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Crises come in many forms.  Expert panelists at the MSBA Legal Summit recently discussed the Top Ten Tips on How to Manage a Company Crisis.  The program was moderated by Marisa Trasatti, Esquire, partner at Wilson, Elser, Moskowitz, Edelman & Dicker, LLP.  The top ten tips on how to manage a company crisis were identified by the panel of crisis experts:

  • Determine What Activities the Crisis Management Plan (Before the Crisis)
  • Formulate the Crisis Management Team 
  • Assess the Crisis 
  • The Initial Response 
  • Insurance
  • Manage the External Appearance: Public Relations, Media, and Customers 
  • Manage the Internal Appearance – Advising Employees and Communicating with Key Opinion Leaders
  • Adjust the Company’s Promotional & Sales Practices
  • Response to Regulatory/Law Enforcement
  • Concluding the Plan

Last week we discussed the importance of formulating a crisis management plan before the crisis hits and the critical role that the  plan plays in navigating the crisis.  The panelists urged identifying the crisis levels as Level 1 (low level), Level 2 and Level 3 (most severe) so that your response is proportional to the severity of the crisis.  This week we will be discussing the second of the above ten tips that the experts identified on how to manage a company crisis.   

Second Tip – Formulate the Crisis Management Team (“SWAT Team”)

On day one of a company crisis you should establish a crisis management team (“SWAT Team”) not only to evaluate the impact of the crisis, but to lead the company through the crisis.  Like the crisis management plan, it is critical to create the SWAT Team before the crisis occurs and then add the experts necessary that can uniquely address the specific type of crisis, i.e., for a regulatory issue you may need an expert in regulatory matters.  Other qualities for team members should be organizational skills, good communication skills and dependability.

Identifying the role of each team member is also vital.  Examples of good team members include a leader or “quarterback” who leads the team through the crisis, a C-suite level employee (CEO, CFO, COO or CIO), a person experienced in compliance or regulatory affairs, or public relations, or in-house or outside counsel, or all three, said Ms. Trasatti.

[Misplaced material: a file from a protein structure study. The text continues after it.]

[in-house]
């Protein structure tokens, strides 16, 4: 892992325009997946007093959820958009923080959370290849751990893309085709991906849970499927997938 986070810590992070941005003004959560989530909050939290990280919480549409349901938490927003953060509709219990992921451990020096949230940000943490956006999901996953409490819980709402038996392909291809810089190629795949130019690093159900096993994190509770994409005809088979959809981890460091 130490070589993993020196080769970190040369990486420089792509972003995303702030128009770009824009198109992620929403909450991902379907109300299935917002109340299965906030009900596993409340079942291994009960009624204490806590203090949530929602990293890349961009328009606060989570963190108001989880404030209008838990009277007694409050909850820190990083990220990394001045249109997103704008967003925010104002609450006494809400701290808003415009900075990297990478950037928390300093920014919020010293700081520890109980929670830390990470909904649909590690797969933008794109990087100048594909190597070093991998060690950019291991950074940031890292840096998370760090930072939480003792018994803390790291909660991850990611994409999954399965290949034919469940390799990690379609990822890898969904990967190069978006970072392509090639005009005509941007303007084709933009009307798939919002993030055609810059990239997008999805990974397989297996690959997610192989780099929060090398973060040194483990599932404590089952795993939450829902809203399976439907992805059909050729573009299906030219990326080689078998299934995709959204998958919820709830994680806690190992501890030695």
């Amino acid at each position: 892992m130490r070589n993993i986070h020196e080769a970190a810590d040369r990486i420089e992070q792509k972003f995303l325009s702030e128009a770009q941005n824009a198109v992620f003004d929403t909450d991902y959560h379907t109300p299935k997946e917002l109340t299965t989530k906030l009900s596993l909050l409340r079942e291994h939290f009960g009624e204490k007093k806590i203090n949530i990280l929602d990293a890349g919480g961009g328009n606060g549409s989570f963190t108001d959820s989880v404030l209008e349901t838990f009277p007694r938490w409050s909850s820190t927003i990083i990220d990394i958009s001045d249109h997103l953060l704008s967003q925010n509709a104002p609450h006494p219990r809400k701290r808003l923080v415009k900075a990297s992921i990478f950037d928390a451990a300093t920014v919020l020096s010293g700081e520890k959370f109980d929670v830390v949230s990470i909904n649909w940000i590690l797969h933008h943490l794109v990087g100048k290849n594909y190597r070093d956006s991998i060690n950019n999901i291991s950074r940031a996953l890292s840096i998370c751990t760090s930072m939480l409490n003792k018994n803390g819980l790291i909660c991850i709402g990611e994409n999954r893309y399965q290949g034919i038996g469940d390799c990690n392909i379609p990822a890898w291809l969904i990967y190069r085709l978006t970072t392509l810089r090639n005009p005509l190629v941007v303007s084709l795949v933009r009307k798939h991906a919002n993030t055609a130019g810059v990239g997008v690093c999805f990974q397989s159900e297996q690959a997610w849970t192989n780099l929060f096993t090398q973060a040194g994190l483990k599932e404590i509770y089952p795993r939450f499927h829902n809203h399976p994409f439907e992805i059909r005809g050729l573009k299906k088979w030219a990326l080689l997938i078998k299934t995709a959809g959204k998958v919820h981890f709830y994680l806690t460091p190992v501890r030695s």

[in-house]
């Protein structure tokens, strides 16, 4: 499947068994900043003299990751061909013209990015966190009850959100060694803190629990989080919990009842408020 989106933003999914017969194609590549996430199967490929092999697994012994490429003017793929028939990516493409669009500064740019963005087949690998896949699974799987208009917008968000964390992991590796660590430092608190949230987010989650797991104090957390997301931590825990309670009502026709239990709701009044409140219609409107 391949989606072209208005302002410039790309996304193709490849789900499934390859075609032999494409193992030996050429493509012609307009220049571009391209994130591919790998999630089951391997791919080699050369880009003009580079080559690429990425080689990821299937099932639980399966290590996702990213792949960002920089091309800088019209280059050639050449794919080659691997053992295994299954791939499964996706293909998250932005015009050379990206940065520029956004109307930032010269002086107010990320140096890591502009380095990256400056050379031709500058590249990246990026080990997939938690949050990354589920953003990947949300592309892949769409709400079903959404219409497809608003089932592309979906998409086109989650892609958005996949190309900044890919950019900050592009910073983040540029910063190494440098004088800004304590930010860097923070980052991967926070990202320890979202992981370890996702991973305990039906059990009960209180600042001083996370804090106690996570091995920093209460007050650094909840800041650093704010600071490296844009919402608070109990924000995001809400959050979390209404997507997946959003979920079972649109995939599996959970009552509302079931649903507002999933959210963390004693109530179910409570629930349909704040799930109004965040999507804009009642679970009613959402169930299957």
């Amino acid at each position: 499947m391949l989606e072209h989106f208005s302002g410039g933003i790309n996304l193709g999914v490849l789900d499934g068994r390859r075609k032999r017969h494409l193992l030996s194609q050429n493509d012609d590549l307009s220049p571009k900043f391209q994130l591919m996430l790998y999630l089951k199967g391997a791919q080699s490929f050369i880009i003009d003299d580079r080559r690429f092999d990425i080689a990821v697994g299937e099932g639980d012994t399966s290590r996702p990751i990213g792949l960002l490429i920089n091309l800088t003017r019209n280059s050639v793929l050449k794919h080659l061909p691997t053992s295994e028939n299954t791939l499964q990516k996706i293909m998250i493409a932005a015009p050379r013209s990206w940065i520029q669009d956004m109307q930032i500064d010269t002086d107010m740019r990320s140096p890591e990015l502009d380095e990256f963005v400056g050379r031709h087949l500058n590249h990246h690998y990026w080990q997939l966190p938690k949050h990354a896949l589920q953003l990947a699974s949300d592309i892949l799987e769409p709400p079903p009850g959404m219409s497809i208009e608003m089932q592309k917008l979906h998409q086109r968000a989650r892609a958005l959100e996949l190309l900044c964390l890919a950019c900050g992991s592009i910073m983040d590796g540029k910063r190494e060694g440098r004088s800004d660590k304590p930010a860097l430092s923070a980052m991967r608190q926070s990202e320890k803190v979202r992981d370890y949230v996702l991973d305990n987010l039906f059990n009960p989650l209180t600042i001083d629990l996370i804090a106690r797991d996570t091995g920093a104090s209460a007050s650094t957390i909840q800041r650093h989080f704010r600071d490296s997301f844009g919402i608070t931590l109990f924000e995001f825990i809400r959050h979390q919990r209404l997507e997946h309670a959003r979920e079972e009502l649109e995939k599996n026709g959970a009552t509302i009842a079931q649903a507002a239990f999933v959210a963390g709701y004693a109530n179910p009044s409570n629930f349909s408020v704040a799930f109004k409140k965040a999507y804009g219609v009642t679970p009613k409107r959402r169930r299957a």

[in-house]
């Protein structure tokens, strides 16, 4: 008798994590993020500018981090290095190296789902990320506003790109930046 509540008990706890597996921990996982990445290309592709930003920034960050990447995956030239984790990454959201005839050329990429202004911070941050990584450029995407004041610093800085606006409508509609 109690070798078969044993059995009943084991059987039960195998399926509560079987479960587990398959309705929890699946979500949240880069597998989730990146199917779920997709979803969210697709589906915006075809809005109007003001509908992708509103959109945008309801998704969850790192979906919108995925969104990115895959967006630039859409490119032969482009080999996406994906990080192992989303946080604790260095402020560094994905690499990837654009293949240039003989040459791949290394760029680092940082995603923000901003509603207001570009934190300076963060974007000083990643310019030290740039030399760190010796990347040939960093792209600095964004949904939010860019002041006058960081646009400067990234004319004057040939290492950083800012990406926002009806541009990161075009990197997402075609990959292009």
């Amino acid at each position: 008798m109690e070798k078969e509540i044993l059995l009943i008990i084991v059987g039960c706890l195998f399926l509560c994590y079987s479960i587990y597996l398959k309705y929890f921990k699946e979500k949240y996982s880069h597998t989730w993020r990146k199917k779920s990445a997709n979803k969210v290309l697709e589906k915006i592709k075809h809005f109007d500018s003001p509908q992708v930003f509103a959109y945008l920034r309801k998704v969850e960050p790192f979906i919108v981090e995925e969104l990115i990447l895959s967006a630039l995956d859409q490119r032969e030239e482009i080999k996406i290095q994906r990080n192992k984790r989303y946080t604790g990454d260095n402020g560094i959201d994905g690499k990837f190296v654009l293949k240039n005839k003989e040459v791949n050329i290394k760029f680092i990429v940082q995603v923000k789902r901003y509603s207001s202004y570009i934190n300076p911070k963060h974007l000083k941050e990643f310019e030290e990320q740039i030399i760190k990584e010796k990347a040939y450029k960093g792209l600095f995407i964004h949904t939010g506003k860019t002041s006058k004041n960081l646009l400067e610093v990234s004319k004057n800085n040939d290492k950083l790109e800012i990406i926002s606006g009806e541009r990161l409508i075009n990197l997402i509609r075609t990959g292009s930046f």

Aaron Burton, CEO of Sciton, Inc. shared his experiences navigating two separate crises: a regulatory crisis and the COVID pandemic.  “You need to have the team preset and know who they are and depending on the crisis and different levels you will have a different quarterback.”  Burton partnered with Sciton’s President to lead their SWAT Team through the regulatory issue. However, with the pandemic he was the sole quarterback. “The pandemic required all hands-on deck as with most companies – daily calls, then weekly calls.”  The more severe the crisis, the more leaders you need involved, he added. Burton recommends that you determine how many teams you want,  and then communicate regularly with your teams.  

It is important to identify in your crisis management plan the levels of crisis and identify when the SWAT Team begins to take their role to contain the crisis, assess it, and understand what is happening, said Linda Lenrow Lopez, an expert in private and non-private risk management.  By example, Ms. Lopez indicated a good rule of thumb is that if the Wall Street Journal calls then in less than an hour the top executive offices need to be placed on notice and the SWAT Team should be activated.  She also recommends that a Level 3 Crisis Team (most severe crisis) should always include your director of communications, your CFO, and your COO, at least until the quarterback is identified.  Also, the quarterback should be someone that is incredibly organized, incredibly able to influence in order to coordinate all of the efforts on the SWAT Team and keep things moving with regular follow up. “That is a really critical thing,” said Lopez.